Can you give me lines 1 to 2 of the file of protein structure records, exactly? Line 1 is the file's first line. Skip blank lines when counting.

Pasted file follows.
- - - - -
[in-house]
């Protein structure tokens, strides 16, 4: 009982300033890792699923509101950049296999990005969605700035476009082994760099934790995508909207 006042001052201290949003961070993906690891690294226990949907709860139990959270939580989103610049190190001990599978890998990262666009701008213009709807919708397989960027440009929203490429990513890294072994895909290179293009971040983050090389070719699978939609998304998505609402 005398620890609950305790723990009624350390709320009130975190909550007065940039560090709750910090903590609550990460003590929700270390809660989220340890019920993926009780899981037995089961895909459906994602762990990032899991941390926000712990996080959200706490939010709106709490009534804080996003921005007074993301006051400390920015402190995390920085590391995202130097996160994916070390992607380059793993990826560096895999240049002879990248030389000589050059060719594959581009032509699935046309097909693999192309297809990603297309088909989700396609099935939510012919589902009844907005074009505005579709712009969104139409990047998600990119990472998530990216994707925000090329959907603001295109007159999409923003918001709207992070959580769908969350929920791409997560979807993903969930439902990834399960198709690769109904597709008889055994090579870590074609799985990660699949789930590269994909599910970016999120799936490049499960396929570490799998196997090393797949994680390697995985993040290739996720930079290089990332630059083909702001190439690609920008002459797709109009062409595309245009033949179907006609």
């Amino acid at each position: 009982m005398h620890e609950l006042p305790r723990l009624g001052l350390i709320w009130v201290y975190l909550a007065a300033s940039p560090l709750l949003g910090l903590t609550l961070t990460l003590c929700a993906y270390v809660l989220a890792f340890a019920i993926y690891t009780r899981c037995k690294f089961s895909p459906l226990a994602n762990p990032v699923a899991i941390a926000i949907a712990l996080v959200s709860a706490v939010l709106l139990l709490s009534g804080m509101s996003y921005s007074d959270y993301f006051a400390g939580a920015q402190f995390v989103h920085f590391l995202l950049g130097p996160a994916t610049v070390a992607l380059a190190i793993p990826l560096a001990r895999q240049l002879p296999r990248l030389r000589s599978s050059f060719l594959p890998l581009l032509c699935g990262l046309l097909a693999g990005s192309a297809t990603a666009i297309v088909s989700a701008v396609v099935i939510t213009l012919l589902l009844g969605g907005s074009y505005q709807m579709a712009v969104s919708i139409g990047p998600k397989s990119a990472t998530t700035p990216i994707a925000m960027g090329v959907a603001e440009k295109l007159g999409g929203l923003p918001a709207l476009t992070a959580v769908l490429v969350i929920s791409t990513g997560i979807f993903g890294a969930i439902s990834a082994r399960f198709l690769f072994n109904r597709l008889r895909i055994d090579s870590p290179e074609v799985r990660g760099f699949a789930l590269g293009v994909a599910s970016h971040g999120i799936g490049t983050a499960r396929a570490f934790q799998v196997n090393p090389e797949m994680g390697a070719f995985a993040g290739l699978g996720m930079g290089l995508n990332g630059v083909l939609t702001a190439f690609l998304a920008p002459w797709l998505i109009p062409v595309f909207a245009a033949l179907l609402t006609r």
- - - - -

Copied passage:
[in-house]
């Protein structure tokens, strides 16, 4: 009982300033890792699923509101950049296999990005969605700035476009082994760099934790995508909207 006042001052201290949003961070993906690891690294226990949907709860139990959270939580989103610049190190001990599978890998990262666009701008213009709807919708397989960027440009929203490429990513890294072994895909290179293009971040983050090389070719699978939609998304998505609402 005398620890609950305790723990009624350390709320009130975190909550007065940039560090709750910090903590609550990460003590929700270390809660989220340890019920993926009780899981037995089961895909459906994602762990990032899991941390926000712990996080959200706490939010709106709490009534804080996003921005007074993301006051400390920015402190995390920085590391995202130097996160994916070390992607380059793993990826560096895999240049002879990248030389000589050059060719594959581009032509699935046309097909693999192309297809990603297309088909989700396609099935939510012919589902009844907005074009505005579709712009969104139409990047998600990119990472998530990216994707925000090329959907603001295109007159999409923003918001709207992070959580769908969350929920791409997560979807993903969930439902990834399960198709690769109904597709008889055994090579870590074609799985990660699949789930590269994909599910970016999120799936490049499960396929570490799998196997090393797949994680390697995985993040290739996720930079290089990332630059083909702001190439690609920008002459797709109009062409595309245009033949179907006609």